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Varsities can’t survive without fees

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By Abraham Adekunle

Unilag ex-VC urges government to make economy viable for parents.

Former Vice-Chancellor of the University of Lagos (Akoka), Prof. Tolu Odugbemi, in an interview, has said that the government should make the economy viable for parents to afford school fees. He said that from the primary level to the university, and from the family level, the government should make sure that parents have the means to feed themselves. He said that doing this will give the parent more time for the kids at home, and society will not have children who are not well-behaved when there’s parental supervision. He said that happy families raise happy children. And by the time they move to primary schools, they should have a decent environment in primary schools.

On the recent government directive that universities should not increase school fees, he said that the issue is that parents who are not well-fed will not be able to pay the school fees. As an oil-producing country, he said that Nigerian parents and children should not be suffering. Our schools should not hesitate to increase fees, he noted. But he said that while teachers need to survive, parents must also be able to afford the fees.

Government should ensure workers are well paid.

When asked what the government should do, he said that the government should make sure that parents and workers are well paid and the money be readjusted to where it’s supposed to go so that an average worker will be able to eat/live and pay school fees. He hinted that Nigeria problem is a misplaced priority. “We human beings too are not productive because people are not paying enough attention to agriculture. We need to change our policies so that people can be more productive,” he said.

Then, on policy change suggestions, he said that the country should start effective teaching of ethics and dignity of labour and people should show a good example by working. According to him, money earned should be based on production, and not because of free access to the government’s money to the disadvantage of others. He said that there must be total orientation of the entire citizens of Africa so that Nigerians can be more focused and make this system work better.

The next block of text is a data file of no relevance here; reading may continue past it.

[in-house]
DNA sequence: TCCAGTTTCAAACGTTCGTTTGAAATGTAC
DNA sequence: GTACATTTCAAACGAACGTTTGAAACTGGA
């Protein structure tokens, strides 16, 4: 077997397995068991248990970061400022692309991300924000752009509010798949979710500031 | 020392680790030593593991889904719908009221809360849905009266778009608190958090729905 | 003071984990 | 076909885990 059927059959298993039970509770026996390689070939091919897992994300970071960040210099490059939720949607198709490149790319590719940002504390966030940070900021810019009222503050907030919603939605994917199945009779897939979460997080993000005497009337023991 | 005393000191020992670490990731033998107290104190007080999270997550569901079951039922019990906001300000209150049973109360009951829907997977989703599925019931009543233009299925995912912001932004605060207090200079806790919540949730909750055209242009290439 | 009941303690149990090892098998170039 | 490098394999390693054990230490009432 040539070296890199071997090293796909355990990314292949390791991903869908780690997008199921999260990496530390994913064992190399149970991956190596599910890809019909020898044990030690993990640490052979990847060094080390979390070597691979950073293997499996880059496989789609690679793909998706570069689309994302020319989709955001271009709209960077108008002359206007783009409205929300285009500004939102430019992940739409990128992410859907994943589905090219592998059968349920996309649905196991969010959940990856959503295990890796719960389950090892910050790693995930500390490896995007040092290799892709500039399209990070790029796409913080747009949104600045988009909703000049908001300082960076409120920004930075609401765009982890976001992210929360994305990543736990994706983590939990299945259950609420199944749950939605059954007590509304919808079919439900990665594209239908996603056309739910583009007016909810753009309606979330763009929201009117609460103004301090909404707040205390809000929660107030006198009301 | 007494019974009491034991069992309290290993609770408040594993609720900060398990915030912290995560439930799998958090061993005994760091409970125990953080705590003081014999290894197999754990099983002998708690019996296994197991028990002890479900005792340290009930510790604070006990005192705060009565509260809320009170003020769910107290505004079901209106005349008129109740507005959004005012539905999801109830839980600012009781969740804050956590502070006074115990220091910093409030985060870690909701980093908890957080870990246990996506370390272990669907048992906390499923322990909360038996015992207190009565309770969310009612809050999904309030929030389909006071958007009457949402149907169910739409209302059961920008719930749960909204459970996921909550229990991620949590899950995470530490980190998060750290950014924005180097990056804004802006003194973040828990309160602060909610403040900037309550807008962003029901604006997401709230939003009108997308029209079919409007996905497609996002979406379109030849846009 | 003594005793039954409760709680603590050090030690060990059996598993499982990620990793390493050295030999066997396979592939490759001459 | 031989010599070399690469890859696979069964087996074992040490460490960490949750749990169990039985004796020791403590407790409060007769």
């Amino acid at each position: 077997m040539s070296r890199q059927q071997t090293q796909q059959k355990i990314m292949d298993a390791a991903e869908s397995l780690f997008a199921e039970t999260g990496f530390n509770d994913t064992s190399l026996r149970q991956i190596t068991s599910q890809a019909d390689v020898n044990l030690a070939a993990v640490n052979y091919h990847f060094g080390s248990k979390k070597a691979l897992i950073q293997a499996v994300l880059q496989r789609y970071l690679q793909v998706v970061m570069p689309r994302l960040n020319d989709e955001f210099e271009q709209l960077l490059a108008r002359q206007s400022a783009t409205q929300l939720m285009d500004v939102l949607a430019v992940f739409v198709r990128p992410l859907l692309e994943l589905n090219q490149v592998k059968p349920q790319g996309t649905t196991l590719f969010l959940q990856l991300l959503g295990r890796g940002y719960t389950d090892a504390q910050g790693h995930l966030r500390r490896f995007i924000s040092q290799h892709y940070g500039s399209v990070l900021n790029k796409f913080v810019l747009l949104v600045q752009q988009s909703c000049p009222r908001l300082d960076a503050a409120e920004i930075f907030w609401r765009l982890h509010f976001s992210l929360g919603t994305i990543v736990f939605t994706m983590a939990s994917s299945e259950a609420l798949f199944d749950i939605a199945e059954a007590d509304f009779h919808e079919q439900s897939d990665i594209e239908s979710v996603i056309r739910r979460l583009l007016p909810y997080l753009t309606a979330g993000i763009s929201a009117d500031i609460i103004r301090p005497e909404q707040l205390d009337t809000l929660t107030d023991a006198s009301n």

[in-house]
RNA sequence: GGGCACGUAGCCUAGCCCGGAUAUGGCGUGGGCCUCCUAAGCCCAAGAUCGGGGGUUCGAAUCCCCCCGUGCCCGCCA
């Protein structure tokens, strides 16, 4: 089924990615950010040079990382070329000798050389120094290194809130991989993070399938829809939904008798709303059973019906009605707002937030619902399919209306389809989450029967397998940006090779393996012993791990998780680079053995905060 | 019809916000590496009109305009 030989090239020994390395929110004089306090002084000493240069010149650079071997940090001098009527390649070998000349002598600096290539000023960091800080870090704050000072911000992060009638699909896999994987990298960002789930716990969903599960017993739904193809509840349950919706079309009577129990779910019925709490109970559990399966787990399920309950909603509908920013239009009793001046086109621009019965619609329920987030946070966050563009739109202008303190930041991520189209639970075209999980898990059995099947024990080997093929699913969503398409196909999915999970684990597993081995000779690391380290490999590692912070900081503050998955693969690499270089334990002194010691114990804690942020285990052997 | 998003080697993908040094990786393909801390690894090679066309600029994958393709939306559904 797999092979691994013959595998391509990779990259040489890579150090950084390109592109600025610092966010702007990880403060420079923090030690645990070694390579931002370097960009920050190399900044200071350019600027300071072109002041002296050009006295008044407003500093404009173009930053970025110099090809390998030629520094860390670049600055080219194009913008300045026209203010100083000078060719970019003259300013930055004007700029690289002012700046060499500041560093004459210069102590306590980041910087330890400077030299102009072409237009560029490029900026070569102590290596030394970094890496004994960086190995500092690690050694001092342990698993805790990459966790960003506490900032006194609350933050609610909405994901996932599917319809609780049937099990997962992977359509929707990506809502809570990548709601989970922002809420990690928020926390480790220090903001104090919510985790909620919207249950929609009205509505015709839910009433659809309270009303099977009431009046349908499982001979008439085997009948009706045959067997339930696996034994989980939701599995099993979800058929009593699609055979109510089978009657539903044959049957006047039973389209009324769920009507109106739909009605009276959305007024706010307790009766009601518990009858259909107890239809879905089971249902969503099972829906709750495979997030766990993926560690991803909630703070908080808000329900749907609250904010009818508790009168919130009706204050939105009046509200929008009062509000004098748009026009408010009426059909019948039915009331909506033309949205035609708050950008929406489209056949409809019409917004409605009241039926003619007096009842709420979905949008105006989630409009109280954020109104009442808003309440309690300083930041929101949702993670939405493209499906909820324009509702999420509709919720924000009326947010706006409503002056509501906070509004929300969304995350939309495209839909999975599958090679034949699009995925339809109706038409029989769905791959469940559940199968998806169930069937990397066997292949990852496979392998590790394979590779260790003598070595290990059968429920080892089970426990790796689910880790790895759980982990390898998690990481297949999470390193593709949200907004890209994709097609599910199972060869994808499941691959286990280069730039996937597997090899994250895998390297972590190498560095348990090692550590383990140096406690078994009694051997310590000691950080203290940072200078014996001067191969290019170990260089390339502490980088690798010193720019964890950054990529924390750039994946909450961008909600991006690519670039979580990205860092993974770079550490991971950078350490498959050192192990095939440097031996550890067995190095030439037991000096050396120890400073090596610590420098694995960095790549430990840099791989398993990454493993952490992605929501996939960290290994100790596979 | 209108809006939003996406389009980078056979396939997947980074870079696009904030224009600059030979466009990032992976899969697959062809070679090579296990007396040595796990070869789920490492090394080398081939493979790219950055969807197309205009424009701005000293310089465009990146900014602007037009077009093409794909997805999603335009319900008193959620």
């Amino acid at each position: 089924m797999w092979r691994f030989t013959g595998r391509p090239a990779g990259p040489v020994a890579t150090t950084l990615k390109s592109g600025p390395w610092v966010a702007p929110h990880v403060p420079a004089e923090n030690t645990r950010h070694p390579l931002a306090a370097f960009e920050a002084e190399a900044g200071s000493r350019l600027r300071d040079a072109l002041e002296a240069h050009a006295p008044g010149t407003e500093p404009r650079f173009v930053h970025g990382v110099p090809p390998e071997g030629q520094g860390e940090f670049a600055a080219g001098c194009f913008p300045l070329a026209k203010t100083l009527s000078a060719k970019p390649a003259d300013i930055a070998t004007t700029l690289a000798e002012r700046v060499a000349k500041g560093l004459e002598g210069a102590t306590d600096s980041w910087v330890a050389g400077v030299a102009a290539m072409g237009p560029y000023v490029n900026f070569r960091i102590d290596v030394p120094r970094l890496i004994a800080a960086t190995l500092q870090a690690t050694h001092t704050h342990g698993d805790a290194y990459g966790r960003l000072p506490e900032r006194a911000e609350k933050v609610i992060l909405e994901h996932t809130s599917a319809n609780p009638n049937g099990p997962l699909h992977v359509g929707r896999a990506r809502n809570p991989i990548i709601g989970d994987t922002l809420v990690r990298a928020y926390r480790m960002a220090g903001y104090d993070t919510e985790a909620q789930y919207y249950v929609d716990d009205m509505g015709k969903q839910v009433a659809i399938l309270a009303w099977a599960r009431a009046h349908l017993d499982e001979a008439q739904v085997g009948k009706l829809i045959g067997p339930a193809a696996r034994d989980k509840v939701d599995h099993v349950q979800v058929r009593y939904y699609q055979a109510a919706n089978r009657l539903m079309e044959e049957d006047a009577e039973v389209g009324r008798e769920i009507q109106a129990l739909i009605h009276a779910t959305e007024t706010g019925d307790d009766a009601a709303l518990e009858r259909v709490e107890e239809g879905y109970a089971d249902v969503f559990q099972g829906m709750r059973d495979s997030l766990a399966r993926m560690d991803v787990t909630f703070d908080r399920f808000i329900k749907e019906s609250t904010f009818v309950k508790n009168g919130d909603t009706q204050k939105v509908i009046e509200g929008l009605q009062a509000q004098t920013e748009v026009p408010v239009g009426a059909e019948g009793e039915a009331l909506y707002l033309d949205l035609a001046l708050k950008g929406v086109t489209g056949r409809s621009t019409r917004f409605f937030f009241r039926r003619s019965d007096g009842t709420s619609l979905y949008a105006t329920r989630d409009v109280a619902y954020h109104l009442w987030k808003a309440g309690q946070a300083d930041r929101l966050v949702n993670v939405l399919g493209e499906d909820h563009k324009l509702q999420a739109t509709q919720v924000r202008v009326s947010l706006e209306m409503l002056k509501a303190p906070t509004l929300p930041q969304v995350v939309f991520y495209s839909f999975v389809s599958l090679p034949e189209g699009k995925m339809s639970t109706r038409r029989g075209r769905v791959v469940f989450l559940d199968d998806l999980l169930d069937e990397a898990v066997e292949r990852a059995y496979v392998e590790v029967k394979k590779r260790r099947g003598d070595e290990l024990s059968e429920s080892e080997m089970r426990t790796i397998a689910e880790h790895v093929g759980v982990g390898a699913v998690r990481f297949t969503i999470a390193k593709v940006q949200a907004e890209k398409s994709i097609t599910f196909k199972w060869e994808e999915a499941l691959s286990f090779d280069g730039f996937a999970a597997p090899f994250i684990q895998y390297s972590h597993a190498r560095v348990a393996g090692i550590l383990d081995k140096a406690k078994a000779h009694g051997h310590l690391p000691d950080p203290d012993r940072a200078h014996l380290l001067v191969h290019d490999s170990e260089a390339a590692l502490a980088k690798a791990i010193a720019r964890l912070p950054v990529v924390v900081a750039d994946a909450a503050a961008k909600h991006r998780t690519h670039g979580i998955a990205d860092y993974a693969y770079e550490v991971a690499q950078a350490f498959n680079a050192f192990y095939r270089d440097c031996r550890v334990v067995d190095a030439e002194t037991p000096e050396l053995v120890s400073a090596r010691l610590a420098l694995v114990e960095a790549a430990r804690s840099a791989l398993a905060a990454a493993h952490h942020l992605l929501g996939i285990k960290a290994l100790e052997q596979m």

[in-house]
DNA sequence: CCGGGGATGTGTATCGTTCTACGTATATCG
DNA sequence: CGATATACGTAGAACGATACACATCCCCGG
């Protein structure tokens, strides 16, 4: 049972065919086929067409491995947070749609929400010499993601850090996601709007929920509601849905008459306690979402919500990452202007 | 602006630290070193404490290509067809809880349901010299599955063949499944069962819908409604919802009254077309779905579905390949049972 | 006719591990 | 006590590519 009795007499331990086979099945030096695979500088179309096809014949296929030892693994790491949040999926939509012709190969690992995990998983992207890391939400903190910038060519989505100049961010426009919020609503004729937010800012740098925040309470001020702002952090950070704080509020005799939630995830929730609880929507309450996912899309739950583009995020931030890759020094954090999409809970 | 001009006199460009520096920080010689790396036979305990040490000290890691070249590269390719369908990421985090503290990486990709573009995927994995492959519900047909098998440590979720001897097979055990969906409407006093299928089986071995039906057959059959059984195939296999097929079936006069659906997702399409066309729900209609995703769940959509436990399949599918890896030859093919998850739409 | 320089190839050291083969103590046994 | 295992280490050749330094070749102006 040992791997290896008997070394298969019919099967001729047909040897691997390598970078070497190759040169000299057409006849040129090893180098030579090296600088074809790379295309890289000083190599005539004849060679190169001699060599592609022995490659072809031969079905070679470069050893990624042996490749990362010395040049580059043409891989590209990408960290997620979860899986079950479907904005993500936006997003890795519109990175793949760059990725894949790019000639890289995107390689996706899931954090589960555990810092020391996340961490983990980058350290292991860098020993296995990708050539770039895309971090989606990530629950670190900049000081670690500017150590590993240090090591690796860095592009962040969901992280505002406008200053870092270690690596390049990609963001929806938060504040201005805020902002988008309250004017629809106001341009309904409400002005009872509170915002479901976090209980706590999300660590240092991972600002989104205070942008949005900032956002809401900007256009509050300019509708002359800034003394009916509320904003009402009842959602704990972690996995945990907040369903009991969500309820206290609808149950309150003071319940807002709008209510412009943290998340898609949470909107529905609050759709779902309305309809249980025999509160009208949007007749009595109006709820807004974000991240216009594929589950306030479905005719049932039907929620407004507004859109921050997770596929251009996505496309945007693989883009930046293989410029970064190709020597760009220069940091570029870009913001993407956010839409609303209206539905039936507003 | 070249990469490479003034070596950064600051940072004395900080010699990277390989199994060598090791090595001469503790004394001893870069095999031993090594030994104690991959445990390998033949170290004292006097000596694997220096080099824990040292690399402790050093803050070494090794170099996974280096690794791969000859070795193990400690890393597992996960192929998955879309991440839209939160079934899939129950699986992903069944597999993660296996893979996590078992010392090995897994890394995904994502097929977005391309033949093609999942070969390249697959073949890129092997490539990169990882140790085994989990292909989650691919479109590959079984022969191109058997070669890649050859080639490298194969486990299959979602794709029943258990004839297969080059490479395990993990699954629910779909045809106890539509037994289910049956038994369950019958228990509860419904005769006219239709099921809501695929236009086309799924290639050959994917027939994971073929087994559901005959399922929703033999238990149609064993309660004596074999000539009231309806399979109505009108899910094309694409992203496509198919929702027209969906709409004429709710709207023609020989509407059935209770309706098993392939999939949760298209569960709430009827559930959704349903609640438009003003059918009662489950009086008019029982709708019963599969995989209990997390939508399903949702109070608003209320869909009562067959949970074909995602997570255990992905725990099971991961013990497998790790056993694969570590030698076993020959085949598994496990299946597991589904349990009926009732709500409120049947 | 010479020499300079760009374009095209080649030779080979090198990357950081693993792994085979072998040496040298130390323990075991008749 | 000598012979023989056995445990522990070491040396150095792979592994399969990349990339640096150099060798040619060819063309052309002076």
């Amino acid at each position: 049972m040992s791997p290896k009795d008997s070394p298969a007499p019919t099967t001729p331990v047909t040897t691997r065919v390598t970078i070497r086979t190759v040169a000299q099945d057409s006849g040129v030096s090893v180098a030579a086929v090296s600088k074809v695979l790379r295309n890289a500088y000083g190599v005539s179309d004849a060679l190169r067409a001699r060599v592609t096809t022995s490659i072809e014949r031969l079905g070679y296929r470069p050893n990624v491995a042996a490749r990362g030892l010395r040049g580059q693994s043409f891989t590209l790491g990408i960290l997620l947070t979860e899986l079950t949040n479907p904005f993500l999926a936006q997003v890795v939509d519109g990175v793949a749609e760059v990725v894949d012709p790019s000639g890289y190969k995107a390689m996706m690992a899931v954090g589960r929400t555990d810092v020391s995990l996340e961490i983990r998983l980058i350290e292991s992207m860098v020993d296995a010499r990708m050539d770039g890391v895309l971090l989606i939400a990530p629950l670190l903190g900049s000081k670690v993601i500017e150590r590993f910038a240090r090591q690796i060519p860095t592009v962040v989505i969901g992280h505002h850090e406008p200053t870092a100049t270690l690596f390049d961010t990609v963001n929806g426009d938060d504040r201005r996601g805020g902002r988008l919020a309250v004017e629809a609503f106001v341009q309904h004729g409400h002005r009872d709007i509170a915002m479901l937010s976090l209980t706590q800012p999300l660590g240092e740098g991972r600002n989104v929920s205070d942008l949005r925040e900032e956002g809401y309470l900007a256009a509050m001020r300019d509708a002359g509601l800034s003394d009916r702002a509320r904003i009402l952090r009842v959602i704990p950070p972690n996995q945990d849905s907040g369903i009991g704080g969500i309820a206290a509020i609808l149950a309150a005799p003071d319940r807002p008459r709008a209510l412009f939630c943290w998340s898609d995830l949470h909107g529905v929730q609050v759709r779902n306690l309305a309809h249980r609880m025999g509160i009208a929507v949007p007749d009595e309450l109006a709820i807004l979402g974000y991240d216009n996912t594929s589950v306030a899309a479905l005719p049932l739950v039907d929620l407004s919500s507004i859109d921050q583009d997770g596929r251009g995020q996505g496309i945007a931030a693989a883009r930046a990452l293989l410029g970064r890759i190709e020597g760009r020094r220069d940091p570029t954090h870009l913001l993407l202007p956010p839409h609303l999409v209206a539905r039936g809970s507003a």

Educational sector has taken hits in the last few months.

In the last few months, the educational sector has taken a lot of hits, especially in the tertiary education sector. The Federal Government had stopped the funding of universities, prompting the increase of school fees by various institutions. The University of Lagos was one of the last tertiary institutions that had successfully had its increment in fee schedule approved by the Ministry of Education. The reason given for the increase is that the university needs funds for its operation.

UNILAG increased its school fees from N21,000 to N100,000 (for non-lab students) and N120,000 (for lab students). In addition to this, a compulsory N15,000 utility fee was introduced. The reason for this is to cover the provision of electricity and water to students on campus. Initially, the university had adopted a load-shedding formula in order to reduce costs. From 8:00 a.m. on Monday, power was cut off from hostels until around 3:00 p.m. when it was restored.

Performance should be the country’s primary goal.

This is why the professor advised that performance should be the primary goal. As a piece of advice for the government, he said that experts should be employed based on merit to advise the government. In essence, there should be no ethnicity or religious bias when picking people who will serve. He also said that whoever is in government should make it a priority that people are safe and secure and they can feed without any fear or favour.

Related Link

University of Lagos: Website

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